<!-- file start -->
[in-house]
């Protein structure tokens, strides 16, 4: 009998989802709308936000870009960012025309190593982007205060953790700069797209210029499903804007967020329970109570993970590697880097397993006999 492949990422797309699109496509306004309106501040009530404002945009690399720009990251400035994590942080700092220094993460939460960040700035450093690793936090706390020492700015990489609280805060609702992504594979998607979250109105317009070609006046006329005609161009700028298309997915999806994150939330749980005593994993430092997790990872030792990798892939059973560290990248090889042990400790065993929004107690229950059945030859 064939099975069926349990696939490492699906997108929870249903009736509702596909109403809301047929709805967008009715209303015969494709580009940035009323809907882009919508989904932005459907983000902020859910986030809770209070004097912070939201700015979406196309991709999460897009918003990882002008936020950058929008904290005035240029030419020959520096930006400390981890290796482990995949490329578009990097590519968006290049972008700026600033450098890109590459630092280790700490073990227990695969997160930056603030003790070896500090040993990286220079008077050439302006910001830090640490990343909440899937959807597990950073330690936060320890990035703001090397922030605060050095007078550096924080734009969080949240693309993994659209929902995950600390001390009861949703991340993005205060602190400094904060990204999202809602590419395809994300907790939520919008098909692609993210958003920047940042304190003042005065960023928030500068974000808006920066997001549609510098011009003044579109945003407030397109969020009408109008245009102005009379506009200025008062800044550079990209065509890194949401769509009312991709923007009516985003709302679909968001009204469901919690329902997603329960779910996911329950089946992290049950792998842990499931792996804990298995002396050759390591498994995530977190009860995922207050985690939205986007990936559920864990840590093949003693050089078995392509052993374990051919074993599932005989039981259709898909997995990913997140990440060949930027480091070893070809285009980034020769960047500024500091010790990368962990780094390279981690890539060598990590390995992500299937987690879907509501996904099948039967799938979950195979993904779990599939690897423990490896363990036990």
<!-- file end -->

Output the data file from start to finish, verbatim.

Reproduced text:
[in-house]
């Protein structure tokens, strides 16, 4: 009998989802709308936000870009960012025309190593982007205060953790700069797209210029499903804007967020329970109570993970590697880097397993006999 492949990422797309699109496509306004309106501040009530404002945009690399720009990251400035994590942080700092220094993460939460960040700035450093690793936090706390020492700015990489609280805060609702992504594979998607979250109105317009070609006046006329005609161009700028298309997915999806994150939330749980005593994993430092997790990872030792990798892939059973560290990248090889042990400790065993929004107690229950059945030859 064939099975069926349990696939490492699906997108929870249903009736509702596909109403809301047929709805967008009715209303015969494709580009940035009323809907882009919508989904932005459907983000902020859910986030809770209070004097912070939201700015979406196309991709999460897009918003990882002008936020950058929008904290005035240029030419020959520096930006400390981890290796482990995949490329578009990097590519968006290049972008700026600033450098890109590459630092280790700490073990227990695969997160930056603030003790070896500090040993990286220079008077050439302006910001830090640490990343909440899937959807597990950073330690936060320890990035703001090397922030605060050095007078550096924080734009969080949240693309993994659209929902995950600390001390009861949703991340993005205060602190400094904060990204999202809602590419395809994300907790939520919008098909692609993210958003920047940042304190003042005065960023928030500068974000808006920066997001549609510098011009003044579109945003407030397109969020009408109008245009102005009379506009200025008062800044550079990209065509890194949401769509009312991709923007009516985003709302679909968001009204469901919690329902997603329960779910996911329950089946992290049950792998842990499931792996804990298995002396050759390591498994995530977190009860995922207050985690939205986007990936559920864990840590093949003693050089078995392509052993374990051919074993599932005989039981259709898909997995990913997140990440060949930027480091070893070809285009980034020769960047500024500091010790990368962990780094390279981690890539060598990590390995992500299937987690879907509501996904099948039967799938979950195979993904779990599939690897423990490896363990036990």